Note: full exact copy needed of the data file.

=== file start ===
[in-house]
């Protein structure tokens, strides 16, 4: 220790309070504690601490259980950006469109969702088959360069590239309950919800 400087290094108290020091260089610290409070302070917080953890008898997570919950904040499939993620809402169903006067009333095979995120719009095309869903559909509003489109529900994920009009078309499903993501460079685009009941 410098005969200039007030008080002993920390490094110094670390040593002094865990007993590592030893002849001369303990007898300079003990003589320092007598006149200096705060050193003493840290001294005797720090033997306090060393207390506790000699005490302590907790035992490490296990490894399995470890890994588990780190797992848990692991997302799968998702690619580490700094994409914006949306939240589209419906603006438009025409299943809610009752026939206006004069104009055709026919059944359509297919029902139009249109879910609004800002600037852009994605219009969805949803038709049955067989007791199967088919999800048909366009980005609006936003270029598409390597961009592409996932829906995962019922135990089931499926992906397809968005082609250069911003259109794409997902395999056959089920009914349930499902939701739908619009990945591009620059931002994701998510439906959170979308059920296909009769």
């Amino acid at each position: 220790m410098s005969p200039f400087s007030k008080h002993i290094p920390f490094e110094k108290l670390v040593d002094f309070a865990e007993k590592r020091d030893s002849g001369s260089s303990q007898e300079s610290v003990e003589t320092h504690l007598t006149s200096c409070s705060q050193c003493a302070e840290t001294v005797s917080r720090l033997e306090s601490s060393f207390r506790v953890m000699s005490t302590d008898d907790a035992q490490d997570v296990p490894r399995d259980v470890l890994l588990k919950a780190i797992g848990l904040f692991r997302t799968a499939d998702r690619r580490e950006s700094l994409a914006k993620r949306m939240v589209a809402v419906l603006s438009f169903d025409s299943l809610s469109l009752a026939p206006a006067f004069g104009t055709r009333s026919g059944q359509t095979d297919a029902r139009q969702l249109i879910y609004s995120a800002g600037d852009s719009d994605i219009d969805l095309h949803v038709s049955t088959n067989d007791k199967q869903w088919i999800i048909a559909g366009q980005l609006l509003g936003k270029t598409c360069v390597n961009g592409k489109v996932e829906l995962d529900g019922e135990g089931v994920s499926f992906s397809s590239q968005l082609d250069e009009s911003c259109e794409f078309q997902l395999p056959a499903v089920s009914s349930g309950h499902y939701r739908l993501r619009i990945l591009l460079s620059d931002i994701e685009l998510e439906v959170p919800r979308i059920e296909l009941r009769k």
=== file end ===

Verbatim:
[in-house]
């Protein structure tokens, strides 16, 4: 220790309070504690601490259980950006469109969702088959360069590239309950919800 400087290094108290020091260089610290409070302070917080953890008898997570919950904040499939993620809402169903006067009333095979995120719009095309869903559909509003489109529900994920009009078309499903993501460079685009009941 410098005969200039007030008080002993920390490094110094670390040593002094865990007993590592030893002849001369303990007898300079003990003589320092007598006149200096705060050193003493840290001294005797720090033997306090060393207390506790000699005490302590907790035992490490296990490894399995470890890994588990780190797992848990692991997302799968998702690619580490700094994409914006949306939240589209419906603006438009025409299943809610009752026939206006004069104009055709026919059944359509297919029902139009249109879910609004800002600037852009994605219009969805949803038709049955067989007791199967088919999800048909366009980005609006936003270029598409390597961009592409996932829906995962019922135990089931499926992906397809968005082609250069911003259109794409997902395999056959089920009914349930499902939701739908619009990945591009620059931002994701998510439906959170979308059920296909009769």
């Amino acid at each position: 220790m410098s005969p200039f400087s007030k008080h002993i290094p920390f490094e110094k108290l670390v040593d002094f309070a865990e007993k590592r020091d030893s002849g001369s260089s303990q007898e300079s610290v003990e003589t320092h504690l007598t006149s200096c409070s705060q050193c003493a302070e840290t001294v005797s917080r720090l033997e306090s601490s060393f207390r506790v953890m000699s005490t302590d008898d907790a035992q490490d997570v296990p490894r399995d259980v470890l890994l588990k919950a780190i797992g848990l904040f692991r997302t799968a499939d998702r690619r580490e950006s700094l994409a914006k993620r949306m939240v589209a809402v419906l603006s438009f169903d025409s299943l809610s469109l009752a026939p206006a006067f004069g104009t055709r009333s026919g059944q359509t095979d297919a029902r139009q969702l249109i879910y609004s995120a800002g600037d852009s719009d994605i219009d969805l095309h949803v038709s049955t088959n067989d007791k199967q869903w088919i999800i048909a559909g366009q980005l609006l509003g936003k270029t598409c360069v390597n961009g592409k489109v996932e829906l995962d529900g019922e135990g089931v994920s499926f992906s397809s590239q968005l082609d250069e009009s911003c259109e794409f078309q997902l395999p056959a499903v089920s009914s349930g309950h499902y939701r739908l993501r619009i990945l591009l460079s620059d931002i994701e685009l998510e439906v959170p919800r979308i059920e296909l009941r009769k």